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Disunion!The Coming of the American Civil War, 1789-1859$
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Elizabeth R. Varon

Print publication date: 2008

Print ISBN-13: 9780807832325

Published to North Carolina Scholarship Online: July 2014

DOI: 10.5149/9780807887189_varon

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Epilogue The Rubicon Is Passed the War and Beyond

Epilogue The Rubicon Is Passed the War and Beyond

(p.337) Epilogue The Rubicon Is Passed the War and Beyond

Elizabeth R. Varon

University of North Carolina Press

This book argues that from the very founding of the United States, the “question of Union or Disunion” was inseparable from the issue of slavery's destiny. The central premise of American political culture, in the North and South alike, was that the republic was fragile—beset by external and internal enemies, and in perpetual danger of moral decline. Americans proved endlessly creative in tapping deep anxieties about the republic's survival as a rhetorical weapon in their political combat. By the time immediatists took the stage, Americans with rival political agendas had already, for nearly half a century, honed the art of casting their opponents as traitors bent on destroying the Union.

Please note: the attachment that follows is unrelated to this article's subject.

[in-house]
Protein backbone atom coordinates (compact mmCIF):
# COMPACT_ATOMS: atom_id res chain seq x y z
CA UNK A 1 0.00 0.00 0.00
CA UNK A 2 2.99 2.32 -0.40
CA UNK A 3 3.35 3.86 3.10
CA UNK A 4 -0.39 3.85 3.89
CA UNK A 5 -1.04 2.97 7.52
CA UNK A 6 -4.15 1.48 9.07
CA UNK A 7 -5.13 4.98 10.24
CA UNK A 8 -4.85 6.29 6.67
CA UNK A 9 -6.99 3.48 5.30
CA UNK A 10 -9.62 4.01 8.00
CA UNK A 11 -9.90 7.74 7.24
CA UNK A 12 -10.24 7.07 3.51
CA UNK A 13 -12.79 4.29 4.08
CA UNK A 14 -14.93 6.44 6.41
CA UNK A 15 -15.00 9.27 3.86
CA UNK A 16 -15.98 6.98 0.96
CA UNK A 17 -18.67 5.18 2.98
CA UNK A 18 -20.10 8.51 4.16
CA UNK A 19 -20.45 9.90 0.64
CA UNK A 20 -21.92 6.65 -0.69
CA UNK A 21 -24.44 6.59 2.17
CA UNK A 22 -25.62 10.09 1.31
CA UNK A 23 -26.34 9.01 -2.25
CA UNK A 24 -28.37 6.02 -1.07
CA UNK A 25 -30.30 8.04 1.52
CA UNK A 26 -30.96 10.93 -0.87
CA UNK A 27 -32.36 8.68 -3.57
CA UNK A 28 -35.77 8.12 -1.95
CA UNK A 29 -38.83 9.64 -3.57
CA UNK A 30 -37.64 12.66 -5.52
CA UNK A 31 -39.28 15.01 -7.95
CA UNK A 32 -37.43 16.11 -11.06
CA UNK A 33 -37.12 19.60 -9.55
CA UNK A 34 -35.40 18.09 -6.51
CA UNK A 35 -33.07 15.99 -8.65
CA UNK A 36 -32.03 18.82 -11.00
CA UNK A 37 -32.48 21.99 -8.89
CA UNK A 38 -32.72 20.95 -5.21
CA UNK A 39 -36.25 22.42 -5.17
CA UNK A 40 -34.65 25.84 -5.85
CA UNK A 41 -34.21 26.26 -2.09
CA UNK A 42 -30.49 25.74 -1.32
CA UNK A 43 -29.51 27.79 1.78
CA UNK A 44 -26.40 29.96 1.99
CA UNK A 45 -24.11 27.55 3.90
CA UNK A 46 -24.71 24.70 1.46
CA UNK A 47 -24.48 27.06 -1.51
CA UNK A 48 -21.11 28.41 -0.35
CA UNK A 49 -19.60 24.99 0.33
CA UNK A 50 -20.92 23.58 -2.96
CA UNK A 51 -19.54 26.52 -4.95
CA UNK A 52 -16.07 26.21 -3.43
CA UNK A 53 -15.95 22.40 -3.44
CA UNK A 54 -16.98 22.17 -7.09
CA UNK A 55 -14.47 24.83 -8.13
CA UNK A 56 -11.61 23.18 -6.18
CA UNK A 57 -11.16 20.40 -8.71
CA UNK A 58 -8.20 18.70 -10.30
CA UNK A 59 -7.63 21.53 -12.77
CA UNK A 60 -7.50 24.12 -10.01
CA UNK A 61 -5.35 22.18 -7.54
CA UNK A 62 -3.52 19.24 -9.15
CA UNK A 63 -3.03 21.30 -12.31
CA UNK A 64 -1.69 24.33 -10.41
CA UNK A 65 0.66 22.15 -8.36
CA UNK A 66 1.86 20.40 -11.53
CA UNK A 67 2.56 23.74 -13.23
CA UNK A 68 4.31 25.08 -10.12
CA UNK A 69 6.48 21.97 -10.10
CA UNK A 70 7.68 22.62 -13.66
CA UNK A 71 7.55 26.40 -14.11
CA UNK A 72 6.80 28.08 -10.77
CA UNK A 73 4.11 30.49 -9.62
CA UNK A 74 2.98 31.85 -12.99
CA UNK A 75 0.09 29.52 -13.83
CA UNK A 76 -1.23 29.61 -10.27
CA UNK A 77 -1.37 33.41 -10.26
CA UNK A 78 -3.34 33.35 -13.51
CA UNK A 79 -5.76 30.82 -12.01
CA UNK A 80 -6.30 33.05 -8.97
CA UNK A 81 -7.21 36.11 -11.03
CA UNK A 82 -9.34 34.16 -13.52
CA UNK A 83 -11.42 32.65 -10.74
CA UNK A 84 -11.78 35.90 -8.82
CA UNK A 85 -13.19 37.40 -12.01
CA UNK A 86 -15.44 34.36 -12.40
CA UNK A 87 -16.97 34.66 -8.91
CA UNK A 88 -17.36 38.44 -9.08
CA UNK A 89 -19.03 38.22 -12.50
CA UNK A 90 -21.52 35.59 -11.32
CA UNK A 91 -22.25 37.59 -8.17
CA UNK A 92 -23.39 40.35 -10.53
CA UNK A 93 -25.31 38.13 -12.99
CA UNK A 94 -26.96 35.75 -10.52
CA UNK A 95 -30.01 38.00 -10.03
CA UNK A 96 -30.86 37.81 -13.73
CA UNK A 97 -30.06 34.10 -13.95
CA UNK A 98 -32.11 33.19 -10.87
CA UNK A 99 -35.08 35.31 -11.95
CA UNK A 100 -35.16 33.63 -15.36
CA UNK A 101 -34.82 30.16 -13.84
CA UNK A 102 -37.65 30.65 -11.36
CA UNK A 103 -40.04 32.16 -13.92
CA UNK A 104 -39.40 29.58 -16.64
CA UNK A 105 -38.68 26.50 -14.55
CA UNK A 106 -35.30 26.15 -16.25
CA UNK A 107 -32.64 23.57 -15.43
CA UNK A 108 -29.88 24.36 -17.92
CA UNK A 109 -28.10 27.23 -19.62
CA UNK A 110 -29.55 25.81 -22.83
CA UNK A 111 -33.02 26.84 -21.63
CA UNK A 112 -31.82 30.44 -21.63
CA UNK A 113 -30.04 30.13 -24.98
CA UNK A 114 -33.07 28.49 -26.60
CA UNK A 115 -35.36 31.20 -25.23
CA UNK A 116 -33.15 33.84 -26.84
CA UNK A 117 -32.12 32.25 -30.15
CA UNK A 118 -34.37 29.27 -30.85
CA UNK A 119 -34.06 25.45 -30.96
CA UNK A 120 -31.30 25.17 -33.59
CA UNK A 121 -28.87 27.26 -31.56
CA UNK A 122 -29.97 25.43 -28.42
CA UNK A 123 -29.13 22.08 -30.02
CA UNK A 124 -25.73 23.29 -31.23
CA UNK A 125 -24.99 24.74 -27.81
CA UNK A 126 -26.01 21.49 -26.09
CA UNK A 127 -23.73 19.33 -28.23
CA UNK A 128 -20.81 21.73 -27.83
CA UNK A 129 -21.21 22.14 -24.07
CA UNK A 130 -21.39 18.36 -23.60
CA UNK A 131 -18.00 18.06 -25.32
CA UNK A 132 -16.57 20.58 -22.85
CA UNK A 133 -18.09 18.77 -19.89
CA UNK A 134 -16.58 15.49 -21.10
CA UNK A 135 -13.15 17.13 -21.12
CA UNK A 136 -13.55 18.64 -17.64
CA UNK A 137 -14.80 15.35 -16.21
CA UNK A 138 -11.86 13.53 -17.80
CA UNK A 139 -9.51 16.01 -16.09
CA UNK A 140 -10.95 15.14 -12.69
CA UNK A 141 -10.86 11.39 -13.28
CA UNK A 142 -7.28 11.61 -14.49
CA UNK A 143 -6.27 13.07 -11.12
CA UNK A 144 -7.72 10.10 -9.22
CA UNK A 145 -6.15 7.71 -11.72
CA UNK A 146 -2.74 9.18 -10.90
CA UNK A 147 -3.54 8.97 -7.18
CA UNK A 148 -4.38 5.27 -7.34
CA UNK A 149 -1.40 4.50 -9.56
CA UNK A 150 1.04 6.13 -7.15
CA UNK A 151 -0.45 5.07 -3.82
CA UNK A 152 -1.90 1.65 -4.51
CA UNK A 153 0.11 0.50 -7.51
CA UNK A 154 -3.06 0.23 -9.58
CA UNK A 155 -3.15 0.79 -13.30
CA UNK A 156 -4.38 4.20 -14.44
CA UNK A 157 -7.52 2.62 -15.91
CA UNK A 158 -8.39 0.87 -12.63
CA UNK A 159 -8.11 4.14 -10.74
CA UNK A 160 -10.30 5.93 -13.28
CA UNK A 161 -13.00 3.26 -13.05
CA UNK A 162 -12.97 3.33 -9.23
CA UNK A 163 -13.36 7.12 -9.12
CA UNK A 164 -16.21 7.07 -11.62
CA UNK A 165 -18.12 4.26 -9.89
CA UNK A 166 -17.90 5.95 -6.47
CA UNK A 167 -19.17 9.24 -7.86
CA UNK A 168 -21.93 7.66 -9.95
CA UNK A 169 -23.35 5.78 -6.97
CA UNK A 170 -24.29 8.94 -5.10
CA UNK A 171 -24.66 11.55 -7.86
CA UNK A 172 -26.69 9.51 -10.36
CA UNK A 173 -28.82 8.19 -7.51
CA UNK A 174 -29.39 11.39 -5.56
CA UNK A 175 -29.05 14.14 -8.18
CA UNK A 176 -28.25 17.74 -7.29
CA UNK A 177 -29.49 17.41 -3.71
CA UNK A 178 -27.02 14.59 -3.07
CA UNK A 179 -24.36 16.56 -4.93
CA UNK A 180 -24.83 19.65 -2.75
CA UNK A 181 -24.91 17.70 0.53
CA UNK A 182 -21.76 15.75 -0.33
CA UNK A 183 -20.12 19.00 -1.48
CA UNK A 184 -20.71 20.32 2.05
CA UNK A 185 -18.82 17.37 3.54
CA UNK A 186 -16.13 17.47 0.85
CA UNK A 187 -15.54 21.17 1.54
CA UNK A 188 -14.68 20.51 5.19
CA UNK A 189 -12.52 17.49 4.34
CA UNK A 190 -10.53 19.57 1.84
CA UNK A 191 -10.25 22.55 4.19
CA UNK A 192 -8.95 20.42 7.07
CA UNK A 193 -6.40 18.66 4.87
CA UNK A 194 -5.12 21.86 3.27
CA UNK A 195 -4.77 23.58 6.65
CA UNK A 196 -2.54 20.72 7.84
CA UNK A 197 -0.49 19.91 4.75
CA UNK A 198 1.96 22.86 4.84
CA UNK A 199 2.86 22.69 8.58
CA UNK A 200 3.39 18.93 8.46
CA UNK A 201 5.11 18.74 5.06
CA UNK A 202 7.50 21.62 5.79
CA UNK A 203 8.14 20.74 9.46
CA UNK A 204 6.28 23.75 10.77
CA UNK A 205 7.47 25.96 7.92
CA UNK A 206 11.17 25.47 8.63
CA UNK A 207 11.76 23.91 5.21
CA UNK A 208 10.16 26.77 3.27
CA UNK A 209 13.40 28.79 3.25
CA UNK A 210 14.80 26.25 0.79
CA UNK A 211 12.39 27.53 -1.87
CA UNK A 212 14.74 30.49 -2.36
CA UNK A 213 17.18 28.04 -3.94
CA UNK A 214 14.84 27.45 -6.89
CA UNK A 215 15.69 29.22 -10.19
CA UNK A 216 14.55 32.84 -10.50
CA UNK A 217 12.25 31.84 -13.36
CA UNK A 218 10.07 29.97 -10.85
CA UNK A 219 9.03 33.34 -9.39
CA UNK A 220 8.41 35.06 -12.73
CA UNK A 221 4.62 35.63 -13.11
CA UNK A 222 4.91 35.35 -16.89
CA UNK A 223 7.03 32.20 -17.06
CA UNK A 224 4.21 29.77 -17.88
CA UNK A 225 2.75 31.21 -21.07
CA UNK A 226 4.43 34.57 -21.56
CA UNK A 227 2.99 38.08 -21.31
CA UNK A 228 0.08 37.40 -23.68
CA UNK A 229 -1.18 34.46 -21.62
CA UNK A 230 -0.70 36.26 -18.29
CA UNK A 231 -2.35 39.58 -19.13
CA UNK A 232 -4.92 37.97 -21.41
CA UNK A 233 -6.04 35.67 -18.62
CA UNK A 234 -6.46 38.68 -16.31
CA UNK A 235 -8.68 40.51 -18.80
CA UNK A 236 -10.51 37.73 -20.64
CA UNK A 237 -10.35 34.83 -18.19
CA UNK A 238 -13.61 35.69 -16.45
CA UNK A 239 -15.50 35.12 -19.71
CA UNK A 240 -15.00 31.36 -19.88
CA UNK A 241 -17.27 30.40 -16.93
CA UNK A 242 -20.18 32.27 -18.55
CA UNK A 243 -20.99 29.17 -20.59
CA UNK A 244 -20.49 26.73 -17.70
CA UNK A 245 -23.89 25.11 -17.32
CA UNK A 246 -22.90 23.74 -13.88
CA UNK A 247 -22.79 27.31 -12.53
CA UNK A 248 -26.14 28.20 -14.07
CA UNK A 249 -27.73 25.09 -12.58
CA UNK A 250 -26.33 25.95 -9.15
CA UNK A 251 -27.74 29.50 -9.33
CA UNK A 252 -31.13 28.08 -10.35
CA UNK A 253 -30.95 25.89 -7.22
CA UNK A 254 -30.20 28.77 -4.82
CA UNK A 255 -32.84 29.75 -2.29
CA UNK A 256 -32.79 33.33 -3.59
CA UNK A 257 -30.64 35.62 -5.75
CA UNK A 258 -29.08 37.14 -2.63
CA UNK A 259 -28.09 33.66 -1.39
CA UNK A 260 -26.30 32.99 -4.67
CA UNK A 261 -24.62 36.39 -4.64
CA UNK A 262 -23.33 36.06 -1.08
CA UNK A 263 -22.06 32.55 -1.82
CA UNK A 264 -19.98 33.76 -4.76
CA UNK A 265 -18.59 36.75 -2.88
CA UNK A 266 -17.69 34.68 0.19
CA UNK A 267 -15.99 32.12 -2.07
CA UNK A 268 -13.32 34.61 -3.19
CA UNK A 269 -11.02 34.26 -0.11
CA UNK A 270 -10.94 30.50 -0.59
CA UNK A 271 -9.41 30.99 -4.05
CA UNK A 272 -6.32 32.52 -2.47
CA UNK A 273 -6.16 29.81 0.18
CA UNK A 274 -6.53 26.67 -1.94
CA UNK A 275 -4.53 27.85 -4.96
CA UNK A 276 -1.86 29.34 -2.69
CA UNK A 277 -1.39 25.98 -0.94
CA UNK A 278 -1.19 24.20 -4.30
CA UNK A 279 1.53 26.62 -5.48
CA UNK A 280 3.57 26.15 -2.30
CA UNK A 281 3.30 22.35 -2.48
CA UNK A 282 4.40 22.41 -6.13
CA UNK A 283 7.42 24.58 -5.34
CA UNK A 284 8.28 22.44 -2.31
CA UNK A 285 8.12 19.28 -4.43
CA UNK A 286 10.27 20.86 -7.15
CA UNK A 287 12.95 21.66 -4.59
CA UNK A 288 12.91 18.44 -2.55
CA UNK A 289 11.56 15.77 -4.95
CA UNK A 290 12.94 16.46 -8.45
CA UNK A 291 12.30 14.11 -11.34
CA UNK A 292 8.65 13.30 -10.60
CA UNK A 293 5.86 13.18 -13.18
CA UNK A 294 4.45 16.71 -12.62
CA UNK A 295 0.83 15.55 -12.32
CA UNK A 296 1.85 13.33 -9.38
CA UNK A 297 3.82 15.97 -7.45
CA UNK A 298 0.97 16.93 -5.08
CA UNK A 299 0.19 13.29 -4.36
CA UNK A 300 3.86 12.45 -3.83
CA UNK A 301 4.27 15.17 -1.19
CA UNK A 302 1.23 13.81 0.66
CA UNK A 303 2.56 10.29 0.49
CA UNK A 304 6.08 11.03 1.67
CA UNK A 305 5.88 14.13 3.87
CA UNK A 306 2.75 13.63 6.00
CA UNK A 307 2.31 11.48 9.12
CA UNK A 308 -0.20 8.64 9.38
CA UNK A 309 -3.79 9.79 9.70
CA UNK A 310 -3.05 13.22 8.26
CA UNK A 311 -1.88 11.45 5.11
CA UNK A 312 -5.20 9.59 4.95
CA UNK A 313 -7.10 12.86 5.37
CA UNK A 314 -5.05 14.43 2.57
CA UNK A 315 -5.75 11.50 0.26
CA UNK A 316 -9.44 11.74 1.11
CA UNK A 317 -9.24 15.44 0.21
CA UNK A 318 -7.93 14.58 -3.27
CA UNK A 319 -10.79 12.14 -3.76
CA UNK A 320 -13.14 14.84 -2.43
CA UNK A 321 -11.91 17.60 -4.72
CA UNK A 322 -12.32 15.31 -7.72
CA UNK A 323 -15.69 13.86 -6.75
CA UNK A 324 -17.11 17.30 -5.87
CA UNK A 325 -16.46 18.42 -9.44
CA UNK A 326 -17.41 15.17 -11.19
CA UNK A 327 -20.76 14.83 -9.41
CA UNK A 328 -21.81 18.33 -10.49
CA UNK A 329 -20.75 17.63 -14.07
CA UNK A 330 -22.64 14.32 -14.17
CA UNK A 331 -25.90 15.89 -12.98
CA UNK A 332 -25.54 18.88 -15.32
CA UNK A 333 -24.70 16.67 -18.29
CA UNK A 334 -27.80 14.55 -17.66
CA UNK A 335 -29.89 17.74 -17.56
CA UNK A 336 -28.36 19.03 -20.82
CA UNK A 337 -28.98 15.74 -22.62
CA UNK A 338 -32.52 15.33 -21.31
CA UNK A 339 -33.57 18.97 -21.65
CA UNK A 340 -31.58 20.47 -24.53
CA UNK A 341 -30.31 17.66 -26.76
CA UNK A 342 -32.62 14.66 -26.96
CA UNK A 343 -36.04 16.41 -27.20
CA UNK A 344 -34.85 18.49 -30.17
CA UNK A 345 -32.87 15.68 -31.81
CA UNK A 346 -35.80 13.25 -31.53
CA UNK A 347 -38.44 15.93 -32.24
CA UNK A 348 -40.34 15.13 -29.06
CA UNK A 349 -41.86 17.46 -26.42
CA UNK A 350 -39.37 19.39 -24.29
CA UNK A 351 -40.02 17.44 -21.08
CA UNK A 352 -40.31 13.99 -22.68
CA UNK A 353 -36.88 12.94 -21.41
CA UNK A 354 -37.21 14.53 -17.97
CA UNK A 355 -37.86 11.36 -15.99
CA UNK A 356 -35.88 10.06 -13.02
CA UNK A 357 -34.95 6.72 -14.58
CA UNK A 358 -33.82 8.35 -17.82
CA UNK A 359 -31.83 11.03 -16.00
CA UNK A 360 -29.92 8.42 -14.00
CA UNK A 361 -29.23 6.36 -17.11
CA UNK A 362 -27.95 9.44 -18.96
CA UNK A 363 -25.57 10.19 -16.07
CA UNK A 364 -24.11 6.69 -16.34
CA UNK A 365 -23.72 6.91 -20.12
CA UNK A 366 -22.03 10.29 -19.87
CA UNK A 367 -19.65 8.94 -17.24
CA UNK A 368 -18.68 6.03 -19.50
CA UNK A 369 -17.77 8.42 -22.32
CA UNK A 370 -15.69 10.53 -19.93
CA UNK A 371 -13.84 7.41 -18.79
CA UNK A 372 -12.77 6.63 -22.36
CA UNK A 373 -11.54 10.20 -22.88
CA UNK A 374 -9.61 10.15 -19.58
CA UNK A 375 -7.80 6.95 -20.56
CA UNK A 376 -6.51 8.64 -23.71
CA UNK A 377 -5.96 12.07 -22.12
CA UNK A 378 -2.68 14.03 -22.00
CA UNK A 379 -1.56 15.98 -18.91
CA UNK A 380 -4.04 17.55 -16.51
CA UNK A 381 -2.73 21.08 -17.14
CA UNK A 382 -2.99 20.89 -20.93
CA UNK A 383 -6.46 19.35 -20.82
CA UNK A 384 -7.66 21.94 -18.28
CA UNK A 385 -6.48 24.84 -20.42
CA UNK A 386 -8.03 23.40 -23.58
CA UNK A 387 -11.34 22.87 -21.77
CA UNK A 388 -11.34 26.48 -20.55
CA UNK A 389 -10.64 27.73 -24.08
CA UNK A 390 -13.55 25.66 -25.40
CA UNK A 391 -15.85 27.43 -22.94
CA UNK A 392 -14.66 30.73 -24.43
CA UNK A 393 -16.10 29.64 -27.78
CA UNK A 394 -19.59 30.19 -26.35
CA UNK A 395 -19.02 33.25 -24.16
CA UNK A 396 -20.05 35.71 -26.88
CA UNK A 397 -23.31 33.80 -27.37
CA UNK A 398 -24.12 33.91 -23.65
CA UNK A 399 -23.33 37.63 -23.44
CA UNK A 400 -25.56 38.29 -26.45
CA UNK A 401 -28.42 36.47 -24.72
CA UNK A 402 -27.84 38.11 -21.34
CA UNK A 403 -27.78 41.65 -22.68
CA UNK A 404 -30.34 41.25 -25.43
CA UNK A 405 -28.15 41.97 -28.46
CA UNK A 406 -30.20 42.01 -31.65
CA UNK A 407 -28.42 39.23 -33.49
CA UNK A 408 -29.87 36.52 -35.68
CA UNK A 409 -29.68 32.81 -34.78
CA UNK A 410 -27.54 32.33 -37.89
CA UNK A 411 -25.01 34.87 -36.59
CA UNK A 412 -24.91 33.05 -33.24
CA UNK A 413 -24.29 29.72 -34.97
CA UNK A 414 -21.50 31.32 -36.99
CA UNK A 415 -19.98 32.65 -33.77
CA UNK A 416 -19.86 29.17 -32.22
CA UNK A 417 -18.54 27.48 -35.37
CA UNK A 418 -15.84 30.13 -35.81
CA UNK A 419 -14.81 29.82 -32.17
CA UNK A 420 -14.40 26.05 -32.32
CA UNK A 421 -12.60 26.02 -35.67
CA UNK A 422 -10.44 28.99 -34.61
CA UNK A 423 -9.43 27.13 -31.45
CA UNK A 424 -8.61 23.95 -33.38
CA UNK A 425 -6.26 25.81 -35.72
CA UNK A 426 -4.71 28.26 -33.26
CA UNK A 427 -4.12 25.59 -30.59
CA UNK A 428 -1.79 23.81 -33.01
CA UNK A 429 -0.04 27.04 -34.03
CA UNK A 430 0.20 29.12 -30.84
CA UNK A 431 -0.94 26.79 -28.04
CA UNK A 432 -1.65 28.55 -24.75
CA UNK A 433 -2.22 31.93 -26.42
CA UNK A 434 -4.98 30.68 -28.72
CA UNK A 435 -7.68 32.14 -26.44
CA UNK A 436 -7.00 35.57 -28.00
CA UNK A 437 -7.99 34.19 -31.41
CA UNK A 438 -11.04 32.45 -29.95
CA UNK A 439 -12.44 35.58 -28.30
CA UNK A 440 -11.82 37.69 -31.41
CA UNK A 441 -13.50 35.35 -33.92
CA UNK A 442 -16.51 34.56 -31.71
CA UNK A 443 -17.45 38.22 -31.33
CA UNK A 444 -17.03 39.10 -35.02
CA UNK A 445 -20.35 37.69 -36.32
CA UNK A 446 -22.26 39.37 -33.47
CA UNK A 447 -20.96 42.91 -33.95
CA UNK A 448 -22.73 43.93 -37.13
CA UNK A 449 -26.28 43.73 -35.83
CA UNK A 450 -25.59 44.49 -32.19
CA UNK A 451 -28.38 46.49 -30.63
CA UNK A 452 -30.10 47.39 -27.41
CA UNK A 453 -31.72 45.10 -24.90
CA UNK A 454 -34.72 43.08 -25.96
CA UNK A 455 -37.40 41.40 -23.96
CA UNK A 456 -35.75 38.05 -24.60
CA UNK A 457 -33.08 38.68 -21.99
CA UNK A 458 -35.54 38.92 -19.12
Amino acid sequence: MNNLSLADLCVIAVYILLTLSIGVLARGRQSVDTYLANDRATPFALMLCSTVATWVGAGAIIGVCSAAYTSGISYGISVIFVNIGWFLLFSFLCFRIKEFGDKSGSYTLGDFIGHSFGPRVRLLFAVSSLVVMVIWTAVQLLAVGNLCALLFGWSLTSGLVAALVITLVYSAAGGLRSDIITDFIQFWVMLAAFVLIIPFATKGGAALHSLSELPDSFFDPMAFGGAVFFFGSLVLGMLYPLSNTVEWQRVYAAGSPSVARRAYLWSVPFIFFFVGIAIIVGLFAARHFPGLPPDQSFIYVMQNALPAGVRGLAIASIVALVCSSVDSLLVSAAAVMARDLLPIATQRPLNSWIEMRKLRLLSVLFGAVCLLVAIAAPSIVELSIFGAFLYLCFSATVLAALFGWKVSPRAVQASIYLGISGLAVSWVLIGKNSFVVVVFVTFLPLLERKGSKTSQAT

Keywords:   United States, Union, Disunion, slavery, American political culture, republic, moral decline

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